Elliott Branch, the deputy assistant secretary for acquisition and procurement in the Office of the Secretary of the Navy for Research, Development and Acquisition, said the authors of Clinger-Cohen did not necessarily focus on DoD, and other similar agencies like NASA and the Energy Department, to implement the law because they had more mature processes to manage complex IT projects.
“The question in the Navy and other services and departments that have a fairly robust requirements, resources and acquisition system, is what is the role of the CIO?” Branch said. “That role, in my observation at least in DoD, has been driven by personality as much as anything. It vacillates from trying to get control of the requirements, resources and acquisition process, which is a losing battle because it’s got its own statutory authority, and being a setter of standards, which is a job probably better done by the private sector, who for the most part are highly technical. Essentially, consistent with some of our other recommendations to eliminate paper that do not add value, you take the pieces of Clinger-Cohen that a decision-maker needs to have make a good decision about an acquisition strategy and fold them into a program plan and get rid of the rest.”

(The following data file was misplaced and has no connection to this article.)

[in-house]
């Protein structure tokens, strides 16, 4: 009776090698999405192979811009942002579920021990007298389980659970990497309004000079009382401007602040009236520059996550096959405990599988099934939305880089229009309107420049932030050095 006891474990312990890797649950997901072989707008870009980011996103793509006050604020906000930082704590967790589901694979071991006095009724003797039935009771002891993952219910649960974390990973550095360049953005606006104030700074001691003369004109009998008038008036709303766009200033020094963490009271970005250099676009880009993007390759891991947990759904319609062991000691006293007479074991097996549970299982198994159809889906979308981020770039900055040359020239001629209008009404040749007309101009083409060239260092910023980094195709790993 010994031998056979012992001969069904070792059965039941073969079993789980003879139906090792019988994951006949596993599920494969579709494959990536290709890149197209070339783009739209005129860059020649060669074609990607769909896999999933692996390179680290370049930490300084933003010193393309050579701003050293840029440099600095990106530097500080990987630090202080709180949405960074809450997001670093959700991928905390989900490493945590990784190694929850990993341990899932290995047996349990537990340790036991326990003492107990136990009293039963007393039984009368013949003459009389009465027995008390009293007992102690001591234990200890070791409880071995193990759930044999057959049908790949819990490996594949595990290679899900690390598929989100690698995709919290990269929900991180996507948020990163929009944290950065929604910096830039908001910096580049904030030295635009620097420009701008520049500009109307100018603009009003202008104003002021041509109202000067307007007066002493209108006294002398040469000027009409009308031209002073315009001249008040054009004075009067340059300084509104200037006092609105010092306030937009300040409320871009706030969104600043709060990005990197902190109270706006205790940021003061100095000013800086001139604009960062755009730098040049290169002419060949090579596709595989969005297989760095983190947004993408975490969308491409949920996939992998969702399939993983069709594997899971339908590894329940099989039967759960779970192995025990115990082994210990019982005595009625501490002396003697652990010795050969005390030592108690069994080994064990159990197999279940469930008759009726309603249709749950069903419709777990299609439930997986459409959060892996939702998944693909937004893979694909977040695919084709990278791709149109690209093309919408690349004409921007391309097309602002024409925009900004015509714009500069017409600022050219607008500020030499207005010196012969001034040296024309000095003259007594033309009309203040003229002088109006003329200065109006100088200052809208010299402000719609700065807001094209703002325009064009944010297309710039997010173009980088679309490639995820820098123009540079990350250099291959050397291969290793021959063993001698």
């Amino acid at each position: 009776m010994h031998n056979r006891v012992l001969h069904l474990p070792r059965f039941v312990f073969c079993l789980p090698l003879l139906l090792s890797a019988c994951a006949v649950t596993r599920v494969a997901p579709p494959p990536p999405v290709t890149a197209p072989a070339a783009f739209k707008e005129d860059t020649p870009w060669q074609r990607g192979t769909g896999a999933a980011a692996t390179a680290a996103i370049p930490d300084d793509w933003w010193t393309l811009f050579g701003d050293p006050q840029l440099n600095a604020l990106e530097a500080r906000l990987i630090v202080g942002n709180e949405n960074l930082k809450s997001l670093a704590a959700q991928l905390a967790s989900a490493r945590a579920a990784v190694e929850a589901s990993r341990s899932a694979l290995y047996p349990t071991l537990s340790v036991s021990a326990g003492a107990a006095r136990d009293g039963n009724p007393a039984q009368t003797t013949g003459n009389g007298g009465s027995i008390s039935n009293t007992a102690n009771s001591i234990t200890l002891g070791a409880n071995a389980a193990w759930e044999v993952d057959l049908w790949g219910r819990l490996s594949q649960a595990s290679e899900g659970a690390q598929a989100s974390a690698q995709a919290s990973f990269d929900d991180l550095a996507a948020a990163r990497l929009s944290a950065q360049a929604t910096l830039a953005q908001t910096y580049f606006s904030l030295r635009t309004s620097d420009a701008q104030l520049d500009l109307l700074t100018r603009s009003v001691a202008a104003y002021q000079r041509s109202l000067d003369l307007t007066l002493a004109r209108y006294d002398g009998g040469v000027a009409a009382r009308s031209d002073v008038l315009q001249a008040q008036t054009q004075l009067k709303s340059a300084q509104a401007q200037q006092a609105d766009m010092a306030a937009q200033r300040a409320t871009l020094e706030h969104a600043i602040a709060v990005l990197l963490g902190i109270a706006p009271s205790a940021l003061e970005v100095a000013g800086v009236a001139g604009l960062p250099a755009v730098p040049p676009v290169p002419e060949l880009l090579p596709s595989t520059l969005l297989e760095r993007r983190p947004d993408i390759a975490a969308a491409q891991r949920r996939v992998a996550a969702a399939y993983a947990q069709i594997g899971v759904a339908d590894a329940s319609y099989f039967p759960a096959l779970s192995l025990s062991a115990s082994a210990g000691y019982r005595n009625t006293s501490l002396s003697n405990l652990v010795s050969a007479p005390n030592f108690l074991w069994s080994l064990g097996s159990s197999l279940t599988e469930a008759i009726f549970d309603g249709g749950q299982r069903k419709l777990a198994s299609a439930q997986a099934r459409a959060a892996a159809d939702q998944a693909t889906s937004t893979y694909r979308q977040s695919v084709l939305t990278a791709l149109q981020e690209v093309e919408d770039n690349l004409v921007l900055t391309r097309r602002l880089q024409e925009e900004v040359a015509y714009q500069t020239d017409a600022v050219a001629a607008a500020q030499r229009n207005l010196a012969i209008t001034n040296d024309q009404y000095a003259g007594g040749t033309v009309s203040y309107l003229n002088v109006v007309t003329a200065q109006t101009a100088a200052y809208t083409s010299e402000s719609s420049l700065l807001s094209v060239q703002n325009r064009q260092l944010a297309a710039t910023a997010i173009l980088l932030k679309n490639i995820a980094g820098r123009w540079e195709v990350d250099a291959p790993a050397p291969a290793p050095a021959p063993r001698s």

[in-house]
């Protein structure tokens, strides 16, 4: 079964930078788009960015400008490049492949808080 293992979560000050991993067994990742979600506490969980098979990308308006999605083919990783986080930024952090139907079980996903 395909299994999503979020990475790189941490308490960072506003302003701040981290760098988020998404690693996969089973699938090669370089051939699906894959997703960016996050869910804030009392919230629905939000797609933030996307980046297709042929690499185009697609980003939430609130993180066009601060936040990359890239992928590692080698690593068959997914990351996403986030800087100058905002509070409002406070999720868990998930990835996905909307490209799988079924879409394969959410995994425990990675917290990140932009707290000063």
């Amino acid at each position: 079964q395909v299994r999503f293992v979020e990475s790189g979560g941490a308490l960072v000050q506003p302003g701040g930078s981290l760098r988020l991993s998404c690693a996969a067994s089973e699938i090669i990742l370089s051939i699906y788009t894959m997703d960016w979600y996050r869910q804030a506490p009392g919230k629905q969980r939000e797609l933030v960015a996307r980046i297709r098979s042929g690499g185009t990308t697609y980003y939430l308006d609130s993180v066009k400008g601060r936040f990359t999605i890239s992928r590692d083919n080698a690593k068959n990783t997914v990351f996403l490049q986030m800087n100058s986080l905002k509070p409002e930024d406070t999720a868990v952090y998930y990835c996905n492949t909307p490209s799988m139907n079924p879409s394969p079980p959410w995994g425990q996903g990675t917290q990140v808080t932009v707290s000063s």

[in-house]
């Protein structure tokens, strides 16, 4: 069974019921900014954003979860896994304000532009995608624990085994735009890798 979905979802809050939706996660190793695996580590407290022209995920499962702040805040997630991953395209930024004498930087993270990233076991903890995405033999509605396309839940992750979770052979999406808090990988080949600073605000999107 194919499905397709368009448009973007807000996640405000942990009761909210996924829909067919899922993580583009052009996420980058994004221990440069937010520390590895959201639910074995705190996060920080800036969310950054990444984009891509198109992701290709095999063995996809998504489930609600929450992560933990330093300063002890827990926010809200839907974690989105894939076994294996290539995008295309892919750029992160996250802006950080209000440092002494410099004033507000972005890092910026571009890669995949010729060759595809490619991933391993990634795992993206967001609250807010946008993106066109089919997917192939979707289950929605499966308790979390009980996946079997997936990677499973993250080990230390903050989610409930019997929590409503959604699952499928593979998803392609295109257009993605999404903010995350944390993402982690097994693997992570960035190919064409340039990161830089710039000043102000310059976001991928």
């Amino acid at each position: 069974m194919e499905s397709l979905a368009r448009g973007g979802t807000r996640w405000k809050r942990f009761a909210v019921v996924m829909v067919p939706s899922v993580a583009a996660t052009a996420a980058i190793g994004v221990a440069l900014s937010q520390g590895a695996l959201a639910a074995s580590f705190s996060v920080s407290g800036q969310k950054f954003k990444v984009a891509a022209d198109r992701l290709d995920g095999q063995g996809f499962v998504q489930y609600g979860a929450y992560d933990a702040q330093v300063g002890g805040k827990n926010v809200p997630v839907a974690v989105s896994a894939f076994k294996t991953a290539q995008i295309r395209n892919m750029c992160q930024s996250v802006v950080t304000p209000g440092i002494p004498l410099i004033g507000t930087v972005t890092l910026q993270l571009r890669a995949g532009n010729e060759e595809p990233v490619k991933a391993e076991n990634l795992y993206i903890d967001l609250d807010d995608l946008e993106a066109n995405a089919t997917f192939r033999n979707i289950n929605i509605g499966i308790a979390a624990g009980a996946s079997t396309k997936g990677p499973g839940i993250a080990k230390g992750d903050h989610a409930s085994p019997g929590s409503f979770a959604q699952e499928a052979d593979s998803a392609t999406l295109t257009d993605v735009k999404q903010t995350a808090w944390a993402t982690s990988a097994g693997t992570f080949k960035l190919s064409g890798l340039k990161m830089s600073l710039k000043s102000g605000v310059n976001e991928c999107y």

Budget, funding changes
No. 42: Reduce budget uncertainty, increase funding flexibility and enhance ability to effectively execute sustainment plans, and address emergent sustainment requirements.
The panel states that DoD struggles to estimate sustainment costs, which requires a combination of research, development, test and evaluation (RDT&E) procurement, and operation and maintenance (O&M) funding to successfully execute the full range of lifecycle sustainment actions.
“Stable funding is key to successful execution and having funding of the correct type in place at the right time requires program offices to forecast, program, and budget accurately for sustainment,” the report states.
The panel’s recommendation would let DoD move some of the sustainment activities to the investment accounts versus annual funding.
The panel said this would let program managers negotiate long-term supplier agreements to obtain savings on contractor supported systems, or performance-based logistics contracts.
“Although, for those activities still funded by O&M, the PM needs the increased flexibility to fund those requirements affected by continuing resolutions and O&M appropriations accounts should be allowed a 1-year, 5 percent carryover authority,” the report states.
Al Burman, the former administrator in the Office of Federal Procurement Policy and now president of Jefferson Consulting, said CRs are specifically painful for O&M programs where funding expires at the end of the fiscal year.